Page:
Concerns and hopes of west's young revealed

YOUNG people from across the western Sydney region have looked into their hearts and minds to compile a report that aims to improve the western suburbs and the lives of those within them.

The first DIY Reality Report, officially released at the Parramatta Heritage Centre by Youth Action on Tuesday, followed months of consultations with young people during 2013 that culminated in the What's Up West? youth conference at Penrith.

DIY reality: Youth Action Western Sydney members Melody Gardiner, Susan Chen, Alex Long, Ananada Vasudevan and Lawrence Muskitta at the report's launch. Picture: Gene Ramirez

DIY reality: Youth Action Western Sydney members Melody Gardiner, Susan Chen, Alex Long, Ananada Vasudevan and Lawrence Muskitta at the report's launch. Picture: Gene Ramirez

YOUNG people from across the western Sydney region have looked into their hearts and minds to compile a report that aims to improve the western suburbs and the lives of those within them.

The first DIY Reality Report, officially released at the Parramatta Heritage Centre by Youth Action on Tuesday, followed months of consultations with young people during 2013 that culminated in the What's Up West? youth conference at Penrith.

"I really hope the report changes the stigma and the negative stereotypes about western Sydney," she said. "It shows a lot of western Sydney youth are actually really passionate about their community and are looking to change things." - Carlingford's Ning Zhang, 17, a year 12 student from James Ruse Agricultural High School.

Youth Action's western Sydney project co-ordinator, Alex Long, said the report's 21 recommendations offered a valuable insight into not only what young people thought about different concerns, but also potential solutions.

"What individuals can do, what communities can do and what government can do," Ms Long said.

The recommendations range from the construction of an integrated western Sydney bike track; a commitment from the state government and its agencies to procure goods and services only from ethical sources without slave or child labour in their supply chains; and for governments to provide more support for young asylum seekers in detention.

The report will now be used to advocate for change, with government ministers to be lobbied to support the ideas of their future electors, and their visions for the future.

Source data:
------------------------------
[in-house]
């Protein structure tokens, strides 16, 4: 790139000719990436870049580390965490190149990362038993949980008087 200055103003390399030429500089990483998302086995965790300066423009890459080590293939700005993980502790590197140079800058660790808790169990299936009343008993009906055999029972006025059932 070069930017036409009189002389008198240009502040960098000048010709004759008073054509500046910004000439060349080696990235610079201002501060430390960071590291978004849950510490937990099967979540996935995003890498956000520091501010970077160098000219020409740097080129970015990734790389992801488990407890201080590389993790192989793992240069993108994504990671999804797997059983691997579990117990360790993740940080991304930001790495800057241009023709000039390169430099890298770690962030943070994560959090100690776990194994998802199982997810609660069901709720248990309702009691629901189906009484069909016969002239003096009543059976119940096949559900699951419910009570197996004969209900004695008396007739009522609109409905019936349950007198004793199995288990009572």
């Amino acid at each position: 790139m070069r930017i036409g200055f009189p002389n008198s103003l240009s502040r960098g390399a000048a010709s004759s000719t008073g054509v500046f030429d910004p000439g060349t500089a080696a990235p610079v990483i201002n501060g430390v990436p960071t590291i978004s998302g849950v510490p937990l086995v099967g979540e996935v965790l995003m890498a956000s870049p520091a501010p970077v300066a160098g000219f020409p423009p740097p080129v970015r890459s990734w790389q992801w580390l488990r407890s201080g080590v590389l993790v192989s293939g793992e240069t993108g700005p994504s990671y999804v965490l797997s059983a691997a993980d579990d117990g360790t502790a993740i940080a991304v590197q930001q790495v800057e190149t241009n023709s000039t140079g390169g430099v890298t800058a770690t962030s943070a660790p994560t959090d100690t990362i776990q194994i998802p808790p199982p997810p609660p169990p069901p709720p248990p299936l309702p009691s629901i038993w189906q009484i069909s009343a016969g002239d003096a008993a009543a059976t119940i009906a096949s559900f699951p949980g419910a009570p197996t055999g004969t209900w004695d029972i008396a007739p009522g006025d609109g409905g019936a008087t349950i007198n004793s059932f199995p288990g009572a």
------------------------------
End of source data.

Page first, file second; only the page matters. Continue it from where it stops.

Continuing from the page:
"For example, we'll be writing to Education Minister Adrian Piccoli specifically around policy to combat homophobia and transphobia in schools," Ms Long said.

The report was authored by Blacktown's Lawrence Moskitta, one of the young people involved in monthly group meetings at Parramatta.

One participant, Toongabbie's Vinit Desai, aged 17, said the report represented diverse youth from across the west.

"All the views are represented — we don't always agree with each other," he said.

Carlingford's Ning Zhang, 17, said more than 100 young people attended the "inspiring" Penrith conference last year, which armed them with methods to "get their ideas out there".

"I really hope the report changes the stigma and the negative stereotypes about western Sydney," she said. "It shows a lot of western Sydney youth are actually really passionate about their community and are looking to change things."

Some of the recommendations:

■ For western Sydney’s councils to coordinate a plan to build an integrated bike track network to help combat climate change.

■ For the Education Department to develop explicit policies to combat homophobia and transphobia in schools and provide support for students.

■ The state government incorporate a more inclusive concept of Australian culture in national events like ANZAC Day.

■ The Education Department clarify the roles teacher and school counsellors play in mental healthcare.

■ The Health Department ensures all NSW schools develop and implement mental health policies.

■ The state government encourage young indigenous leadership in western Sydney.

■ For governments to provide more support for young asylum seekers in detention, specifically health, mental health and education.

Read the full list of recommendations at youthaction.org.au/latest/wuwreport

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